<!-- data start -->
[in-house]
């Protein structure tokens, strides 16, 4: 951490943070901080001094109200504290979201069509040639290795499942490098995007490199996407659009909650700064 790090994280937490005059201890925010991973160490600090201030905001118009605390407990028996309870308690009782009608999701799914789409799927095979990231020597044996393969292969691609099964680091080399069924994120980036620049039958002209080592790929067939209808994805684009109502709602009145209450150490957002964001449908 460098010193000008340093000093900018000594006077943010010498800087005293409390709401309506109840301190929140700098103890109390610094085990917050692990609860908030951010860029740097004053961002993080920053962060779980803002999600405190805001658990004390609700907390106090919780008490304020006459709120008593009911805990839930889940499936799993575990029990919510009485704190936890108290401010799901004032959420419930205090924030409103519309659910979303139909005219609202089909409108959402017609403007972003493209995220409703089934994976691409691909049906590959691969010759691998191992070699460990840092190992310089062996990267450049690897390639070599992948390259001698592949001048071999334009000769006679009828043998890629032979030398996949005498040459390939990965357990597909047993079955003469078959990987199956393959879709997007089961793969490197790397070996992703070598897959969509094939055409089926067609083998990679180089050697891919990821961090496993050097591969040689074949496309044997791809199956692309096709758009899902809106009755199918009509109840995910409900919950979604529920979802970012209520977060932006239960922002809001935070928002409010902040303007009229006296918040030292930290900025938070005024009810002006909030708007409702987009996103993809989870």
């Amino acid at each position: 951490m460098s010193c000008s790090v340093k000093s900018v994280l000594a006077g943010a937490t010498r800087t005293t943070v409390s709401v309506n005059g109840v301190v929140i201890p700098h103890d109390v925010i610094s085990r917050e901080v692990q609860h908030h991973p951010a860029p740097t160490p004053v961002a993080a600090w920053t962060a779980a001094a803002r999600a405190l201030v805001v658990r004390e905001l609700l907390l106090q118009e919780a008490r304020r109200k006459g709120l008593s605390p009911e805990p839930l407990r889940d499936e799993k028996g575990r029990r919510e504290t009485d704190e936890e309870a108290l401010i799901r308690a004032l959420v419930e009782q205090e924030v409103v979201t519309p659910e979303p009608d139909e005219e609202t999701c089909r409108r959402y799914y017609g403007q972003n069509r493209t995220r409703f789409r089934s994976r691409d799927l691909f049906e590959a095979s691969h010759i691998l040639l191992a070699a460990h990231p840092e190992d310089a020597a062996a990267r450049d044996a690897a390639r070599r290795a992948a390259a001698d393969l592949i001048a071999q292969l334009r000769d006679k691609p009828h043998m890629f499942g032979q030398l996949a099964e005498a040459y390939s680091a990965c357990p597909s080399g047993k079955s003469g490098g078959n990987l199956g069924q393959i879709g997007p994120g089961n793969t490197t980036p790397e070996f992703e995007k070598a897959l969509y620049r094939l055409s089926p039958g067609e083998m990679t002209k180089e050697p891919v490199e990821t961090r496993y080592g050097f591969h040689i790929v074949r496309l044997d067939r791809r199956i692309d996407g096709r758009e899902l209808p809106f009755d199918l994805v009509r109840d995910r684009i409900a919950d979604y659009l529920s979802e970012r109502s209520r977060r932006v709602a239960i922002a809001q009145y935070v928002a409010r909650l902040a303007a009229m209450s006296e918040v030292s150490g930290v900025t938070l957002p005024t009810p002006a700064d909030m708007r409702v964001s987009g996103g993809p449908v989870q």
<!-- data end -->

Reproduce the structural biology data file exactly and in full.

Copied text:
[in-house]
């Protein structure tokens, strides 16, 4: 951490943070901080001094109200504290979201069509040639290795499942490098995007490199996407659009909650700064 790090994280937490005059201890925010991973160490600090201030905001118009605390407990028996309870308690009782009608999701799914789409799927095979990231020597044996393969292969691609099964680091080399069924994120980036620049039958002209080592790929067939209808994805684009109502709602009145209450150490957002964001449908 460098010193000008340093000093900018000594006077943010010498800087005293409390709401309506109840301190929140700098103890109390610094085990917050692990609860908030951010860029740097004053961002993080920053962060779980803002999600405190805001658990004390609700907390106090919780008490304020006459709120008593009911805990839930889940499936799993575990029990919510009485704190936890108290401010799901004032959420419930205090924030409103519309659910979303139909005219609202089909409108959402017609403007972003493209995220409703089934994976691409691909049906590959691969010759691998191992070699460990840092190992310089062996990267450049690897390639070599992948390259001698592949001048071999334009000769006679009828043998890629032979030398996949005498040459390939990965357990597909047993079955003469078959990987199956393959879709997007089961793969490197790397070996992703070598897959969509094939055409089926067609083998990679180089050697891919990821961090496993050097591969040689074949496309044997791809199956692309096709758009899902809106009755199918009509109840995910409900919950979604529920979802970012209520977060932006239960922002809001935070928002409010902040303007009229006296918040030292930290900025938070005024009810002006909030708007409702987009996103993809989870």
């Amino acid at each position: 951490m460098s010193c000008s790090v340093k000093s900018v994280l000594a006077g943010a937490t010498r800087t005293t943070v409390s709401v309506n005059g109840v301190v929140i201890p700098h103890d109390v925010i610094s085990r917050e901080v692990q609860h908030h991973p951010a860029p740097t160490p004053v961002a993080a600090w920053t962060a779980a001094a803002r999600a405190l201030v805001v658990r004390e905001l609700l907390l106090q118009e919780a008490r304020r109200k006459g709120l008593s605390p009911e805990p839930l407990r889940d499936e799993k028996g575990r029990r919510e504290t009485d704190e936890e309870a108290l401010i799901r308690a004032l959420v419930e009782q205090e924030v409103v979201t519309p659910e979303p009608d139909e005219e609202t999701c089909r409108r959402y799914y017609g403007q972003n069509r493209t995220r409703f789409r089934s994976r691409d799927l691909f049906e590959a095979s691969h010759i691998l040639l191992a070699a460990h990231p840092e190992d310089a020597a062996a990267r450049d044996a690897a390639r070599r290795a992948a390259a001698d393969l592949i001048a071999q292969l334009r000769d006679k691609p009828h043998m890629f499942g032979q030398l996949a099964e005498a040459y390939s680091a990965c357990p597909s080399g047993k079955s003469g490098g078959n990987l199956g069924q393959i879709g997007p994120g089961n793969t490197t980036p790397e070996f992703e995007k070598a897959l969509y620049r094939l055409s089926p039958g067609e083998m990679t002209k180089e050697p891919v490199e990821t961090r496993y080592g050097f591969h040689i790929v074949r496309l044997d067939r791809r199956i692309d996407g096709r758009e899902l209808p809106f009755d199918l994805v009509r109840d995910r684009i409900a919950d979604y659009l529920s979802e970012r109502s209520r977060r932006v709602a239960i922002a809001q009145y935070v928002a409010r909650l902040a303007a009229m209450s006296e918040v030292s150490g930290v900025t938070l957002p005024t009810p002006a700064d909030m708007r409702v964001s987009g996103g993809p449908v989870q």